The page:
According to recent research by Stanford Graduate School of Business alumna Melanie S. Brucks and associate professor of marketing Szu-chi Huang, regular brainstorming sessions are not likely to lead to an increase in unique ideas. In fact, the average novelty of your output — that is, the degree to which your inspirations depart from convention — actually might decrease over time.
This doesn’t seem intuitive, thus why it’s surprising. But it really isn’t. Practice doesn’t make perfect when it comes to creativity, because of the way the brain works.
So, what does?
To practice creativity effectively we have to disrupt our routines
The brain values repetition and efficiency, but creative thinking is messy. For example, everyone wants to hear stories about how there’s a recipe to being brilliant. This is how books are sold, ideas are spread and names are made. But, anybody who does creative work doesn’t rely on a tried and true formula. Rather, they constantly experiment with approaches to develop new ideas.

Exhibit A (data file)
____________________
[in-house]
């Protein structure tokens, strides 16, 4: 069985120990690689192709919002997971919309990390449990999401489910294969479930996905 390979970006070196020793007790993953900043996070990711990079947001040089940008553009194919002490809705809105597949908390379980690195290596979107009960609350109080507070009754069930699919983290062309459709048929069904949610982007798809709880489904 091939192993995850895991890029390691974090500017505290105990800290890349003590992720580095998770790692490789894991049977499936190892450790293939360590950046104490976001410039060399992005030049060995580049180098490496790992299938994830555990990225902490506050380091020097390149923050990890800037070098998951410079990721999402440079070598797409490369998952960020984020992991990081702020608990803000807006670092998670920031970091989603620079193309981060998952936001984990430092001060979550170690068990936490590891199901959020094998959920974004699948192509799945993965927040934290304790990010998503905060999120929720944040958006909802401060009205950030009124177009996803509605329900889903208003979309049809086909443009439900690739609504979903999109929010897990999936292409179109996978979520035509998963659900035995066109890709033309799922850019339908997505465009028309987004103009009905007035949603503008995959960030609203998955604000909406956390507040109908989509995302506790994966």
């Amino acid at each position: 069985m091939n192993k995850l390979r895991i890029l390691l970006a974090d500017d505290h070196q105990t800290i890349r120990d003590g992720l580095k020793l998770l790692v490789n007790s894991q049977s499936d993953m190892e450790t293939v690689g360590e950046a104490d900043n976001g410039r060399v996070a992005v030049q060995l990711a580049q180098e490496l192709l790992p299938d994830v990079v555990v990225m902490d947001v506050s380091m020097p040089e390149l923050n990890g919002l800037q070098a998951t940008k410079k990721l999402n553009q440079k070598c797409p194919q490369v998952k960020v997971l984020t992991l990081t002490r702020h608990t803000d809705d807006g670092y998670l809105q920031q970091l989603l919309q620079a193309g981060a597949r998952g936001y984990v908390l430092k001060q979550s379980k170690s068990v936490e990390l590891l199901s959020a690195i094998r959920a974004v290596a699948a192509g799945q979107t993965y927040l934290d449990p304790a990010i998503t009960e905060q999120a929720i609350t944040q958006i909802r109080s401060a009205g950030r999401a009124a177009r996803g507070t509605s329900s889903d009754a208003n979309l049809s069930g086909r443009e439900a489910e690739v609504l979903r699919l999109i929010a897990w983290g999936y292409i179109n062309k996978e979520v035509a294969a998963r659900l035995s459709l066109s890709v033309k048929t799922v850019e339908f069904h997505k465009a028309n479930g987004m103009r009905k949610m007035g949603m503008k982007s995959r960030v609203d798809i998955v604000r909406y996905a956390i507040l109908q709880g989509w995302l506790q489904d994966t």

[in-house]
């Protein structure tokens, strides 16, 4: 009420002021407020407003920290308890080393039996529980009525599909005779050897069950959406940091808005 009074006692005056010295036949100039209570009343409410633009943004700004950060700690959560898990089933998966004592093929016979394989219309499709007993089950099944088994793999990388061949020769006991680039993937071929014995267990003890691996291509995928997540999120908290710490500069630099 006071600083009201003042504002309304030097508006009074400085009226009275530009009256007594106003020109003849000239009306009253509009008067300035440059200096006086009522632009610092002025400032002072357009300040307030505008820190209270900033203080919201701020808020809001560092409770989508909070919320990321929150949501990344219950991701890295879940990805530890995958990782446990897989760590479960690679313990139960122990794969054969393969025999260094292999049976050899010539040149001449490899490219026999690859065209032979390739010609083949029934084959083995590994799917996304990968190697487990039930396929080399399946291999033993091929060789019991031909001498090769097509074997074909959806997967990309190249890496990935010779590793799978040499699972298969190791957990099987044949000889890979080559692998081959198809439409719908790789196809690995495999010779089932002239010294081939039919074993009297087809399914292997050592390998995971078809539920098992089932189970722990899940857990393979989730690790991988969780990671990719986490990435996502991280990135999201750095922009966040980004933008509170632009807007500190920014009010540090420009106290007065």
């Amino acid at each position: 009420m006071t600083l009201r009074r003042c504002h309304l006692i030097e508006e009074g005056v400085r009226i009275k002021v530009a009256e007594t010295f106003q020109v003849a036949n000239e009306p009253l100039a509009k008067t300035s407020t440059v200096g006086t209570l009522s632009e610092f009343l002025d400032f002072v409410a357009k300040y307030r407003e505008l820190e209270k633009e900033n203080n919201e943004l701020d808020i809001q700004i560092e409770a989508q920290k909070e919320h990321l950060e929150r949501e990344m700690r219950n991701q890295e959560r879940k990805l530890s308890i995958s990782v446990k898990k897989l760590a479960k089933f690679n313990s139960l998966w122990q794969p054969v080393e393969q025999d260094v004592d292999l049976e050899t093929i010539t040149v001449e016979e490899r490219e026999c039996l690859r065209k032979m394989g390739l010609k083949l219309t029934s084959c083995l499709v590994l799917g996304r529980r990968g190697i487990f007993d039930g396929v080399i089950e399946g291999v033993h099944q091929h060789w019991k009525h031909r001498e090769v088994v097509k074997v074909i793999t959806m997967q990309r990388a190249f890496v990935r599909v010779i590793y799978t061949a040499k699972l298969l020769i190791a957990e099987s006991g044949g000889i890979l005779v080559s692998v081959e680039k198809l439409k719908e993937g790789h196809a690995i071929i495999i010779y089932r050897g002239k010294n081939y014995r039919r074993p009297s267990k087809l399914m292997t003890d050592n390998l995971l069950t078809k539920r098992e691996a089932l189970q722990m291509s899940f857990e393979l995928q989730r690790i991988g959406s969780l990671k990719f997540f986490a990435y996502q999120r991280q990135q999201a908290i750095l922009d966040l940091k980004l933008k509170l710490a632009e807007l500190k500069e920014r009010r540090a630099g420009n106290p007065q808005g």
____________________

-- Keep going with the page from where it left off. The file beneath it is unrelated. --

No matter how many times I’ve done it, I don’t come up with new ideas the same way I did before. I know how to prime myself to get into the preparation and incubation phases of creativity (divergence), but converging never happens the same way.
This means is you have try different methods to converge. There’s a reason why books like Thinkertoys exist, which is filled with many creative exercises; the brain needs to be shaken and stirred to be creative even when you’ve tried the same method again and again.